Mt. Hope Scrolls: Ma


One of my friend’s grandmothers was called Ma. That was how I was introduced to her. She had other names too. She was called, MeMe, Memaw, Nana and Mamaw. Ma was the name she liked best. Her husband was Pa and he didn’t have any other grandpa names. Ma and Pa were easy enough for me to remember and that’s all I ever called them. Looking back on it, I didn’t know any other name for them.

Ma and Pa raised a farm family from the end of the depression until they died. Pa got up every morning and went out to his farm and Ma started on housework and cooking dinner. Exactly at twelve noon, Pa would walk in the house and dinner would be served. What a dinner it was. There would be fried chicken, rice and gravy, beans, peas, carrots, possibly other vegetables and bread. There was always cake or pie for dessert. That was done seven days a week. Ma and Pa had three sons and they all worked on the farm as they grew up. Ma had the same routine of feeding all the people at twelve. That routine lasted until a few months before she died.

When I met Ma and Pa they were in their eighties. Now the only people that came for dinner was one of their grandchildren. The dinner table was not crowded. For a while I would visit my friend and it would be just the two of us visiting Ma and Pa. The menu would be the same and there would be plenty to eat.

Twelve was the time when the food would hit the table. Ma had been working all morning and even though Pa was retired and watching television all morning the noonday meal was going to be at twelve. This was important because the dishes would be in the sink because at 12:30 The Young and the Restless was coming on. Ma and Pa were going to keep up with Victor and Nicki.

Exactly at 1:30 Ma would head down the hall to her bedroom. My friend would say, “Listen for the snap.” Ma would put on her girdle and it made some sort of snapping sound. When you heard the snap, Ma would be headed toward her little Ford Falcon car and would head off to see some of her friends in the neighborhood. You wouldn’t see Ma again until right at dark. She would coast into her driveway; head down the hall to her bedroom and you could hear a snapping sound. The girdle was off and Ma would wash the dishes and go to bed. Pa would have to fix some sort of supper for himself. Ma had done all the kitchen stuff for that day. I only stopped by for a few years. My friend told me that this was an everyday occurrence for nearly sixty years. He had witnessed this his whole life and his dad and uncles always said this was the routine and it never varied.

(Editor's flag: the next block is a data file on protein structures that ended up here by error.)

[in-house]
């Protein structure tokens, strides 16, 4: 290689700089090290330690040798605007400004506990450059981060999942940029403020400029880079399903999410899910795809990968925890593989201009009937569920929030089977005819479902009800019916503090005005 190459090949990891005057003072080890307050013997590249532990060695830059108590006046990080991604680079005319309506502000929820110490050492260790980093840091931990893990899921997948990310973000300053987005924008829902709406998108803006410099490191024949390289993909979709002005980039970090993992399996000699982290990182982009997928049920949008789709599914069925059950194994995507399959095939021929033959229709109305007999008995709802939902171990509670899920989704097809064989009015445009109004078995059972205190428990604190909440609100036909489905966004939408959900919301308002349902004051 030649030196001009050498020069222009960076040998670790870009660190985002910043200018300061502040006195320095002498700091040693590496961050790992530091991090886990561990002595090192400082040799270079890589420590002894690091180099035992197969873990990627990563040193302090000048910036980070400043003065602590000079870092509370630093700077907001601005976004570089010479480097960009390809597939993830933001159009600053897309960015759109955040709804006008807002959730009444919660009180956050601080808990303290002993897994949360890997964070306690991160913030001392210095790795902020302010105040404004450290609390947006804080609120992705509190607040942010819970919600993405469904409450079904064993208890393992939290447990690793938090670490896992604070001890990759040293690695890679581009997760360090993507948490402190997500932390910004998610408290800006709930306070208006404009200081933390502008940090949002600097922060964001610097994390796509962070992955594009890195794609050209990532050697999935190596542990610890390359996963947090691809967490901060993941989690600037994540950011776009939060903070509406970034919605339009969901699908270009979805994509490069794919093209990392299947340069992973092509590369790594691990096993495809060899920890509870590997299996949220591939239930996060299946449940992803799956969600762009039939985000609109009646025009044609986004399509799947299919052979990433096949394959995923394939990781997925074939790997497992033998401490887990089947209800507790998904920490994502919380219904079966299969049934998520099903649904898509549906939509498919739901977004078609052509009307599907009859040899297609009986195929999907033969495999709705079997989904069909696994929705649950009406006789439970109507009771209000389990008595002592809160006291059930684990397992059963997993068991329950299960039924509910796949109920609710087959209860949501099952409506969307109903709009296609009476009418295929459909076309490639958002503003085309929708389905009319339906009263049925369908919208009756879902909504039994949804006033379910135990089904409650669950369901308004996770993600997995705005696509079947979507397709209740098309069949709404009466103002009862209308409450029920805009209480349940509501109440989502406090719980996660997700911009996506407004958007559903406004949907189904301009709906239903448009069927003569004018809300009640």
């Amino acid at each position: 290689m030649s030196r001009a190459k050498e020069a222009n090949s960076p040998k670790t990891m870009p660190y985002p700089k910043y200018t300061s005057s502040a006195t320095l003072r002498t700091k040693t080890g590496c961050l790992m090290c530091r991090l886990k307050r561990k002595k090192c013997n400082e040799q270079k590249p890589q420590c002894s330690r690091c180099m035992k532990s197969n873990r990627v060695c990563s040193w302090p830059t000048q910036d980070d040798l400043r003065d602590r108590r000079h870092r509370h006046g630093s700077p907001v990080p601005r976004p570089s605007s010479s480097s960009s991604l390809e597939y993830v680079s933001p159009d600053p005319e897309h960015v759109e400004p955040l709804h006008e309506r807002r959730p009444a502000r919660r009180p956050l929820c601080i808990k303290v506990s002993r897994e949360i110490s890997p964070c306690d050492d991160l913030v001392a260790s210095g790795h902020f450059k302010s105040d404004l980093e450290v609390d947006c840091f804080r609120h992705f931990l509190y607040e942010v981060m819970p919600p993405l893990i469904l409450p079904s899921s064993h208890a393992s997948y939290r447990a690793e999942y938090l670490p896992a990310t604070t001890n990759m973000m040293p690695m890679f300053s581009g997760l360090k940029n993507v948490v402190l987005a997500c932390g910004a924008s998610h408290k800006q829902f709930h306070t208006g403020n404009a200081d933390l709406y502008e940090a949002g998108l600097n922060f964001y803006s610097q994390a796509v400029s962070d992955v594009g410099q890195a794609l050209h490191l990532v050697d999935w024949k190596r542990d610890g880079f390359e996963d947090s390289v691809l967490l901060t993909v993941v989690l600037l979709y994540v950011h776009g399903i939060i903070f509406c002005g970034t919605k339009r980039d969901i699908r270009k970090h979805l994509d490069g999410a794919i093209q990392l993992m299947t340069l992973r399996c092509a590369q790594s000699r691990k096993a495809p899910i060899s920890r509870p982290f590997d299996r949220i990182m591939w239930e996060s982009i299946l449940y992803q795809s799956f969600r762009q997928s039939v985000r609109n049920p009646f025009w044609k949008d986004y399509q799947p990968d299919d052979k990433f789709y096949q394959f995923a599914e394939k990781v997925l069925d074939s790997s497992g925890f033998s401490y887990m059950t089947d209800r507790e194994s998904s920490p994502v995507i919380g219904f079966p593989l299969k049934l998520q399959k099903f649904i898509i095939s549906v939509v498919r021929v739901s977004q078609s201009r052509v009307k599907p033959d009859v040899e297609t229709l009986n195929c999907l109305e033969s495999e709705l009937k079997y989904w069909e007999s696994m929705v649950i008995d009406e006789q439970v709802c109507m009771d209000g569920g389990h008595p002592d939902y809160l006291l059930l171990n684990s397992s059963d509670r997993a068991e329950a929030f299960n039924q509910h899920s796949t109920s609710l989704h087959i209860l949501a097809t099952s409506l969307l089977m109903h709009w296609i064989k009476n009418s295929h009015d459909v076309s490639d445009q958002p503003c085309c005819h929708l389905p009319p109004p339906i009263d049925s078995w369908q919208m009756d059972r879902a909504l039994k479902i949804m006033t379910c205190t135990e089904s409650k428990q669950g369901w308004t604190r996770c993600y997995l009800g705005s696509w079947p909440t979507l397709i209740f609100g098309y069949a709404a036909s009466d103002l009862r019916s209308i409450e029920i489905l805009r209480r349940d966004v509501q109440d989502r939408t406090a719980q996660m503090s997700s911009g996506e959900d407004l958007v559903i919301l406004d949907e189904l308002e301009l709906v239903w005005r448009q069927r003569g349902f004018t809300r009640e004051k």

One of the last times I visited with my friend at Ma’s house the routine had changed a little. Ma was having trouble seeing and didn’t like to drive as much. She had replaced driving around to visit her friends with calling them on the telephone. Immediately after The Young and The Restless, Ma would sit at a tiny little table and start dialing on a big rotary dial phone. Incredibly, Ma would light a cigarette and talk until about six o’clock. She would wash dishes fix a sandwich and head down her hall to put on her nightgown. While all the afternoon teleconferencing was going on Pa sat watching television and smoked sort cigars.

Pa died and Ma died about a year later. There were two mysteries involved in this tale. Ma kept her little Falcon car about twenty years and only put twenty five thousand miles on it. One of her sons got the car. The next thing was the smell of smoke. If you came into Ma and Pa’s house at five in the afternoon you could smell some tobacco smoke. If you came in at twelve you could only smell the food that was cooking for dinner. 

Looking back on the time I would visit with my friend and eat with Ma and Pa, he never had any explanation of the smell in the house or how the Falcon got around. In his lifetime he never saw Ma put gas in the car and she never seemed to drive over about twenty miles an hour. Some mysteries will just remain a mystery.